There’s nothing sexy about fire safety legislation but there is a bigger picture at stake in Dame Judith Hackitt’s inquiry into building regulations, released today. It might not be front page material, but the report’s findings should strike at the heart of an agenda that has guided governments since Thatcher. One that has put public safety at risk.
Dame Hackitt has been tasked with reporting on the fire safety regulations in the wake of Grenfell. The Government is asking what went wrong. Yet there’s good grounds to suggest they already knew.
In 2009 six residents (including a twenty month old baby) died in a blaze at a tower block in South London. A coroner’s inquest into the fire called for building regulations to be improved, as did fire industry experts. But the Government acted dumb. Then finally in October 2016 the then Housing Minister, Gavin Barwell, promised a review of the law – but it never materialised. That’s why Hackitt’s interim report is welcome, but it needn’t have been too late for the residents of Grenfell.
So why did they drag their feet? Because quite simply, governments since Thatcher have all boasted of anti-regulatory agenda, the much celebrated bonfire of “red tape”. Against this narrative the death of six working class people in 2009 barely left a mark. Yet, especially in the wake of a financial crisis, Grenfell couldn’t be ignored.
Hackitt’s interim report makes clear the weakness of the current regulations; “not fit for purpose”, as she puts it. Unfortunately I’m not surprised. In 2014 Barwell’s predecessor, Brandon Lewis, rejected calls to force construction companies to fit sprinklers in new builds saying:
“We have introduced the one in, two out rule for regulation … Under that rule, when the Government introduce a regulation, we will identify two existing ones to be removed.”
This “one in two out”, anti-regulatory approach resulted in a failure of the legislation to keep apace with new building practices and new materials. For that reason Dame Hackitt’s call for a cultural shift is long overdue.
Likewise I welcome the concern raised in the report over the competency to enforce regulations. And here we shouldn’t shy away from considering the impact of the privatisation of fire safety inspectors under a Labour government led by Tony Blair.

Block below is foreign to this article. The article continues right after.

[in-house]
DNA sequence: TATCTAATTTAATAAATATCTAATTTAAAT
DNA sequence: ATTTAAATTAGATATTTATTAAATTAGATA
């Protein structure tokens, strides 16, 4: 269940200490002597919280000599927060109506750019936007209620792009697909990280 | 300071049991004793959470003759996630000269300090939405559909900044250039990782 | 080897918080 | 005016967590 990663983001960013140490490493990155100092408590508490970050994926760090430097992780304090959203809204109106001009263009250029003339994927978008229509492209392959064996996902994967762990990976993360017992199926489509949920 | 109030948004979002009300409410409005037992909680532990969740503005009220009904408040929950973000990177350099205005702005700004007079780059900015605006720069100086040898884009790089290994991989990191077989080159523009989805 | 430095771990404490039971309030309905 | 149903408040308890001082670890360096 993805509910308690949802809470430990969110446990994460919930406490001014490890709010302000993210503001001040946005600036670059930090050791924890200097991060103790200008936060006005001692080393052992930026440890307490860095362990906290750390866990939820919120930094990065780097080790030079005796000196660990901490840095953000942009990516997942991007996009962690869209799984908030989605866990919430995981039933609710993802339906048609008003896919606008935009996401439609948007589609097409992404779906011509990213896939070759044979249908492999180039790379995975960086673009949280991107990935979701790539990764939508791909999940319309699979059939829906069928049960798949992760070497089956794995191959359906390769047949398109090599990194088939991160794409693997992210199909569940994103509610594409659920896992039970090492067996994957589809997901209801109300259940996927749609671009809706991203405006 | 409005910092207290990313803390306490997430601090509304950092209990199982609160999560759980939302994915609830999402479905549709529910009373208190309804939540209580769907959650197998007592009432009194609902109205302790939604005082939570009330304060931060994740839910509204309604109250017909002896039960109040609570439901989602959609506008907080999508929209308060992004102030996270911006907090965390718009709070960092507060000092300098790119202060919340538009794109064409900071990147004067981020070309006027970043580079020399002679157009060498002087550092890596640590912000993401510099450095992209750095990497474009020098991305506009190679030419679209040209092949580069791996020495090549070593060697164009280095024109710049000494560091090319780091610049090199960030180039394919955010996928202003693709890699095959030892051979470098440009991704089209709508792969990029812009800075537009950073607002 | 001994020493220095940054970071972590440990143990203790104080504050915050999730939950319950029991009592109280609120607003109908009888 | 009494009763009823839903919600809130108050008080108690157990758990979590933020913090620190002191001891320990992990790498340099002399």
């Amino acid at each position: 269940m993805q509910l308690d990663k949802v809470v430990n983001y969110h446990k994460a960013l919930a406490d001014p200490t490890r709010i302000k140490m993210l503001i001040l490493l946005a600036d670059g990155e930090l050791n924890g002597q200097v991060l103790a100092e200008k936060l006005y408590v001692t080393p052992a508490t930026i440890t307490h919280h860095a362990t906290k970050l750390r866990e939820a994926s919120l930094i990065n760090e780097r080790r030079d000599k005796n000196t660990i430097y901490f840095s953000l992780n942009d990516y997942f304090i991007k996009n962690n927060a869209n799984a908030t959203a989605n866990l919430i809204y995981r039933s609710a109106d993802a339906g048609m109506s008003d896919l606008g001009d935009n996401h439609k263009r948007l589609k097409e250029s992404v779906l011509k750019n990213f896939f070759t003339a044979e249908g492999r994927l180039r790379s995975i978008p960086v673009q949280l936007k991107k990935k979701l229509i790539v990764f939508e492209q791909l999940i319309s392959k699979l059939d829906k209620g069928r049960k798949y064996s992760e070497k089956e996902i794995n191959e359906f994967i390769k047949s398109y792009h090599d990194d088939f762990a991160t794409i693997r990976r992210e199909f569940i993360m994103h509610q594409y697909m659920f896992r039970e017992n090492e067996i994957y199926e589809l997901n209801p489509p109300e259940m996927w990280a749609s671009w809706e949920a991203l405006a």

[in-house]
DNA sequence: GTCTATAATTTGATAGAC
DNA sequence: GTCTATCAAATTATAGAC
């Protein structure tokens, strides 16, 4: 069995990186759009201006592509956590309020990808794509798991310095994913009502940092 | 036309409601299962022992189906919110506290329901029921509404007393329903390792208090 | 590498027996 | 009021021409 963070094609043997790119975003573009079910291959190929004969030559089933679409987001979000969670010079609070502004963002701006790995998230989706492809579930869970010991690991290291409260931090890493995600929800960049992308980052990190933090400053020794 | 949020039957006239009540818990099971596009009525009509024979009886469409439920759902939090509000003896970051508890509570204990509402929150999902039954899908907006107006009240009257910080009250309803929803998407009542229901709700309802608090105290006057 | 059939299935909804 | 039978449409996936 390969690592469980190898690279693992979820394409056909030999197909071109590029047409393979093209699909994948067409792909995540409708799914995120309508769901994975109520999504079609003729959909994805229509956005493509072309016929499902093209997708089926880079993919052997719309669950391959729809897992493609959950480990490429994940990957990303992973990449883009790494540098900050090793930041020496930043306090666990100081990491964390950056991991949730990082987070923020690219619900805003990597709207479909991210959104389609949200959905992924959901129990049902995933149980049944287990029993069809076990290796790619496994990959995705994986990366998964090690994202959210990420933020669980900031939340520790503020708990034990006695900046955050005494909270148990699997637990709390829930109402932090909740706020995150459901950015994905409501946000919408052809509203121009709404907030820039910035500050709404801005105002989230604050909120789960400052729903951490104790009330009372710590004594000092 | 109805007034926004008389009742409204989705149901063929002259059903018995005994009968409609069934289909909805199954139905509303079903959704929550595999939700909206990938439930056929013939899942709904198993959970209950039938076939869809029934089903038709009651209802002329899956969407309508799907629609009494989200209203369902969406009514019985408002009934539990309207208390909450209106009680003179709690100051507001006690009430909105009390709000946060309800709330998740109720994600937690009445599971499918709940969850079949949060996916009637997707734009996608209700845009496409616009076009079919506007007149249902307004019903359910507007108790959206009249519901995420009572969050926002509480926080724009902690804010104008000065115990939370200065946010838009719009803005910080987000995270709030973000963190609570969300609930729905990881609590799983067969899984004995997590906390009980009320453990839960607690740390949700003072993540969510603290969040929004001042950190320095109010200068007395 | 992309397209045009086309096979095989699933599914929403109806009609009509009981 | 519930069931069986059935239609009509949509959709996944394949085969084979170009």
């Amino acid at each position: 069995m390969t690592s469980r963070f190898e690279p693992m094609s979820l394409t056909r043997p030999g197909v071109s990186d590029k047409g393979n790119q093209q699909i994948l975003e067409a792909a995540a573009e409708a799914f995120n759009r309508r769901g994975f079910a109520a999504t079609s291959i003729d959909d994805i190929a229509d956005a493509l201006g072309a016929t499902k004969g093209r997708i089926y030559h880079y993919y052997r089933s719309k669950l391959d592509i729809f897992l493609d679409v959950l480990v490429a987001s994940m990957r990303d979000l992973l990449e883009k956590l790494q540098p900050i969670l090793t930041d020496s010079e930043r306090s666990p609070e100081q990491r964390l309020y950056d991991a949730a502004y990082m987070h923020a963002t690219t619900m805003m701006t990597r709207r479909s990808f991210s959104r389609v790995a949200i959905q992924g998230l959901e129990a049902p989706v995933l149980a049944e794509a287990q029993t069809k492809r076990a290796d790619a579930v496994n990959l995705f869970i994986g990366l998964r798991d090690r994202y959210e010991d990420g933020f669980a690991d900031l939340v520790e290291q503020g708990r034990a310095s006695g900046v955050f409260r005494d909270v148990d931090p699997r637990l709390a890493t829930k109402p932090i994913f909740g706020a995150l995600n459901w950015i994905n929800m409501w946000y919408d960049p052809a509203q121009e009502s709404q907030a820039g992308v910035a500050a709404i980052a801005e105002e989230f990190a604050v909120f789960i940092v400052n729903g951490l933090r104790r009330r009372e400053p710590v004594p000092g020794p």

The creation of so called approved inspectors in 2005 has, as elsewhere in the public sector, driven down quality. The competition of private inspectors forces lower costs and leaves less money and lower incentives for inspectors to invest in up to date training.
Not only that, but the system of competing private inspectors has led to a conflict of interest between pleasing the business interests of a client and the proper enforcement of public safety standards.
It’s a system built to fail. That’s why Hackitt is right to call for a greater role for the Fire and Rescue Service in this area. When the goal is public safety the best means are public delivery.
But even with the writing on the wall, we all know that deeds, not words, save lives. That’s why Hackitt’s enquiry needs to be backed up by resources. The Fire and Rescue Service has seen cuts of 11,000 staff since 2010 while local authorities are on the path to absolute ruin.
Indicative of this government’s hands-off approach is Sajid Javid’s promise of funding for fire safety upgrades in tower blocks after Grenfell. But local authorities such as Nottingham discovered this doesn’t include funding for sprinklers, despite being proven to save both lives and property.
Deregulation, privatisation and cuts. These are the three watchwords of a neoliberal agenda, pioneered by Thatcher and continued through to Grenfell.
Under Jeremy Corbyn, Labour will finally begin the task of turning this country round. Rebuilding a country with dignity, freedom and public safety at its core.
As a start we’ve called on the Chancellor to provide £1bn to fund the retrofitting of sprinklers. If the Tories are incapable of putting the money where their mouth is then it will be left for a Labour government to enact when we’re in power. The sooner, the better.
This article first appeared at The Independent